Ryanair must also provide passengers with a full refund for their cancelled flights or book them on the next available flight free of charge said Simon Calder, a travel expert.

Speaking on BBC Breakfast he said: “Any passenger should have been given at least 48 hours notice. They have been told you can switch to another Ryanair flight or get a full refund.

“Crucially though under European air passenger rights they’re also allowed, if Ryanair doesn’t have a seat available, and flights are very full at the moment, to be rebooked on another airline service at the cost of Ryanair. Anecdotally it is not as easy as it might sound though.”

“Of course, if you’re stuck in Germany or Sweden or somewhere like that and you can’t get back the airline has to pay for you accommodation and your meals until they can fly you back home.” 

If you’re stuck and you can’t get back the airline has to pay for you accommodation and your meals until they can fly you back home

Simon Calder

Responding to the comments Mr Calder made on the BBC today, Ryanair told Express.co.uk: “In the case of a cancelled flight, if the customer requests a full refund, then no further compensation is due. 

“If a customer wants to be re-routed, the following options, including with alternative airlines, apply and are in full accordance with the CAA and EU261 legislation.”

The Ryanair spokesperson continued: “We will first try to accommodate you on the next available Ryanair flight on the same route. If this option is not available on the same day or next day then then we will try to accommodate you on the next available Ryanair flight from or to a suitable alternative airport within the same country.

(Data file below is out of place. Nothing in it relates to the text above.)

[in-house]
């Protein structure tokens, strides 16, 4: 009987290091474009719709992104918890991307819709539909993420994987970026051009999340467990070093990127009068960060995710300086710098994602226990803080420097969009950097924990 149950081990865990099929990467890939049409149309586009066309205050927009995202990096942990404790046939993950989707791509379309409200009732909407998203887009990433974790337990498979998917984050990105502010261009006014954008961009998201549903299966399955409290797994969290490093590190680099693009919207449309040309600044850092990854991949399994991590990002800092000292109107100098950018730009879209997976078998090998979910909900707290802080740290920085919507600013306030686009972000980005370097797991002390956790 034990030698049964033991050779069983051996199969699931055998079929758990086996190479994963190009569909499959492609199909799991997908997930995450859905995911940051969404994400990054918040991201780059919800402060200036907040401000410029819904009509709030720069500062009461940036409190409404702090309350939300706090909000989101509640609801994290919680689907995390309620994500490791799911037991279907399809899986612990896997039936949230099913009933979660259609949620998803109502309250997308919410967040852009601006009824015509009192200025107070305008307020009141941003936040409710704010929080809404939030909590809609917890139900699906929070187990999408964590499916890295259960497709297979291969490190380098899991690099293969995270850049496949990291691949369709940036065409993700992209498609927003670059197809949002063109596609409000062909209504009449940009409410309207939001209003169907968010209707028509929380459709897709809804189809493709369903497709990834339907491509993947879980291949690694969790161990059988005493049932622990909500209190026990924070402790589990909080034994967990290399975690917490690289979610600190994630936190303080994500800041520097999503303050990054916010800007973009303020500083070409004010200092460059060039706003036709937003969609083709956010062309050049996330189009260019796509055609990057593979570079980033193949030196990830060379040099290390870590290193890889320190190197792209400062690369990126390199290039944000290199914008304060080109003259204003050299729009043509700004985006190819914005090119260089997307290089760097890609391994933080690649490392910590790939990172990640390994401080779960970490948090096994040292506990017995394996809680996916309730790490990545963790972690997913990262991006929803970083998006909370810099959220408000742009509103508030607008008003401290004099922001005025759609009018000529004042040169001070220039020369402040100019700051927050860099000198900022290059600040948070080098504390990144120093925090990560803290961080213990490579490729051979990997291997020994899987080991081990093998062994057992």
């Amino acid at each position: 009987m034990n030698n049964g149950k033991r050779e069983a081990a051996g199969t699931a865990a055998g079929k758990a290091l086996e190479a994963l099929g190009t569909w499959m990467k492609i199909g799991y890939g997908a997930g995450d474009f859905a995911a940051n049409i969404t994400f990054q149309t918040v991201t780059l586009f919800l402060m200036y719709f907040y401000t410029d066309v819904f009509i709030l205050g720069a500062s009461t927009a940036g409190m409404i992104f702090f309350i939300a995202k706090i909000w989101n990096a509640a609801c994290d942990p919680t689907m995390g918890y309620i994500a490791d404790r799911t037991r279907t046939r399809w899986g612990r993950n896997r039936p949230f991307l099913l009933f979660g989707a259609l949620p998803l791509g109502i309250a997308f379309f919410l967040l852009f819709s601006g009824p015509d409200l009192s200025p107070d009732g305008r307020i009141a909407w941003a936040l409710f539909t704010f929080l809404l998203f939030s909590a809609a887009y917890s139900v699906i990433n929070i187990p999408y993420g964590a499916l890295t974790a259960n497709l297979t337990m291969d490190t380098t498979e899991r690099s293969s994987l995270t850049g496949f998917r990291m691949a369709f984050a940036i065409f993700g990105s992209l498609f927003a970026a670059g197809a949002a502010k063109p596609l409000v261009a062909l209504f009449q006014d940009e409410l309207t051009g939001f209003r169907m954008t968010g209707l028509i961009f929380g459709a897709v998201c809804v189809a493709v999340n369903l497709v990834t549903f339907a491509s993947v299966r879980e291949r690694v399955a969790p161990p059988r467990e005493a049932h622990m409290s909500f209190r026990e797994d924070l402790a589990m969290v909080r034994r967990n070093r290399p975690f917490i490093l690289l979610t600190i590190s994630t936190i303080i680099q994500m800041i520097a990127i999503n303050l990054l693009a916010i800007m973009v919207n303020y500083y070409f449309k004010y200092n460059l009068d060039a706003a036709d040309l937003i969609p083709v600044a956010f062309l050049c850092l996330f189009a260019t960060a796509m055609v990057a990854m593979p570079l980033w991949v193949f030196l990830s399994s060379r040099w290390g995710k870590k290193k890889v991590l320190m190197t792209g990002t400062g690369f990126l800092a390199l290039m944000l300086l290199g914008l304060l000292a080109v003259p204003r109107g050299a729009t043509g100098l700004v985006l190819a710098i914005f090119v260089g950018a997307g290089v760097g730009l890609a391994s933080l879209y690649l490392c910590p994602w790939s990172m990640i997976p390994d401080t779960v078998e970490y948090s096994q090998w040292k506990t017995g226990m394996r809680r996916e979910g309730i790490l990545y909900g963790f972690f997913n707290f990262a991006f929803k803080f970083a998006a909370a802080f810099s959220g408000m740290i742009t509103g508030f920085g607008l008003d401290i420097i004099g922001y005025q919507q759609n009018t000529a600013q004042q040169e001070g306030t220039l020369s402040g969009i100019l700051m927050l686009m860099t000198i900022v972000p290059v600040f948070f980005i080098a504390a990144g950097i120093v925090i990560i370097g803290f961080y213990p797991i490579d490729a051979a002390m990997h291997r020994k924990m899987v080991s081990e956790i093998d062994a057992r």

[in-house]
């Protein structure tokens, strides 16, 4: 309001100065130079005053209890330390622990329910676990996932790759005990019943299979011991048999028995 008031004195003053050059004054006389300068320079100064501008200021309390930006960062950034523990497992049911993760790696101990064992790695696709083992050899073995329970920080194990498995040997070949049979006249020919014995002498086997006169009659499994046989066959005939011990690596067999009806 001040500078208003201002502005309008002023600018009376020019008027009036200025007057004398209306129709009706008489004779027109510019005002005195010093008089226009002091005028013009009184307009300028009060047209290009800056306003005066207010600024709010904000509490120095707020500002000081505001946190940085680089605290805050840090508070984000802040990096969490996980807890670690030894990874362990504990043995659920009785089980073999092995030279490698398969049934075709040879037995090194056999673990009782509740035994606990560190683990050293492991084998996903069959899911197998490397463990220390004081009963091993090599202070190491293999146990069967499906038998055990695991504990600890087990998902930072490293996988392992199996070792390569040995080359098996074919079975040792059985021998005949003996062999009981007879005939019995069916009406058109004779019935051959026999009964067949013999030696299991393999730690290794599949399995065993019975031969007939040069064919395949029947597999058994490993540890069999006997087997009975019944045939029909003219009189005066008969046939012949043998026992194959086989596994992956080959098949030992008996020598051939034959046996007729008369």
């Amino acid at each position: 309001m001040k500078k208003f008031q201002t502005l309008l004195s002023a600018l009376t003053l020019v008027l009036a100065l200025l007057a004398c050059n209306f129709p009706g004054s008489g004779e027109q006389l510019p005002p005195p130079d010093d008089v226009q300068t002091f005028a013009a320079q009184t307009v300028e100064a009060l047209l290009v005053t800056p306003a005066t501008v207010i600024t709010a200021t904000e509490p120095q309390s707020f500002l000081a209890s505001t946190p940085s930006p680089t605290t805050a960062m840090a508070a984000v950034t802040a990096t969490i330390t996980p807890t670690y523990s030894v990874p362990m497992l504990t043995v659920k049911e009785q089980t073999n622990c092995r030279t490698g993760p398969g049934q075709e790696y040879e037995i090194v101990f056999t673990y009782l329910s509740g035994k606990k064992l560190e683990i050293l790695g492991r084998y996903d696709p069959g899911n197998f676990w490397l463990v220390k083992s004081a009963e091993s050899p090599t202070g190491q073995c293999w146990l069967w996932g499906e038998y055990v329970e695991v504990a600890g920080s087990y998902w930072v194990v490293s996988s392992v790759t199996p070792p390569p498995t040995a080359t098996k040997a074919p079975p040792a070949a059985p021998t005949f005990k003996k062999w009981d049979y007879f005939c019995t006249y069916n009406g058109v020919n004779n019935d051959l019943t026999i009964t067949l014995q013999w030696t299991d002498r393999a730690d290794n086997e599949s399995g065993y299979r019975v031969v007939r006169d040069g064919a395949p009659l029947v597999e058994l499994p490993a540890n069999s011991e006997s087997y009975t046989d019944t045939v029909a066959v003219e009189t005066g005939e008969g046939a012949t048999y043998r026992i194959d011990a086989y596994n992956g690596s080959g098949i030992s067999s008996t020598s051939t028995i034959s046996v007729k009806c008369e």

“If this isn’t available on the same or next day then we will accommodate you to your end destination on airlines with whom we have a reciprocal agreement. Our partner airlines include EasyJet, Jet2, Vueling, CityJet, Aer Lingus, Norwegian or Eurowings airlines.

 “If this option is not available on the same or the next day then we will accommodate you on any comparable transport alternative to your end destination – for example on a train, bus, airline, car hire.

Ryanair strikes flights your rights

Simon Calder says that Ryanair must book you onto an alternative flight if yours is cancelled (Image: BBC Breakfast)

“If you are required to exercise this option, you may be advised to rebook flights yourself and submit the receipts to us for reimbursement. Passengers must contact us prior to arranging alternative transport.” 

Under EU law passengers whose Ryanair flights are cancelled by strikes to claim compensation of €250 (for journeys of up to 1,500km) or €400 (for longer journeys) the UK Civil Aviation Authority has said.

However, Ryanair has said that passengers will not be able to claim compensation for their cancelled flights as the strikes amount to “extraordinary circumstances” – in such incidences, airlines do not have to pay out according EU legislation. 

The 24-hour walkout by pilot staff is taking place in Germany, Sweden, Belgium, Ireland and the Netherlands.

The airline described the industrial action as “regrettable and unjustified”, and called on the unions to come back to the negotiating table before calling any further “unnecessary” strikes.

Ryanair commented on the cancellations, saying: “Ryanair took every step to minimise the disruption and we notified our customers as early as possible advising them of their free move, refund or reroute options.

“The majority of customers have already been accommodated on another Ryanair flight. We want to again apologise to customers affected by this unnecessary disruption and we ask the striking unions to continue negotiations instead of calling anymore unjustified strikes.”

The airline noted that despite the cancellations, 85 percent of its scheduled flights will not be affected and will operate as normal.”

Around 400 flights have nevertheless been cancelled, affecting around 50,000 passengers.

Affected travellers have been forced to find alternative routes to their destinations or rebook on different flights. A Dutch court on Thursday rejected a case from Ryanair seeking to block the industrial action.

Source of Travel News

SIGNUP AND GET ACCESS TO EXCLUSIVE TRAVEL OFFERS!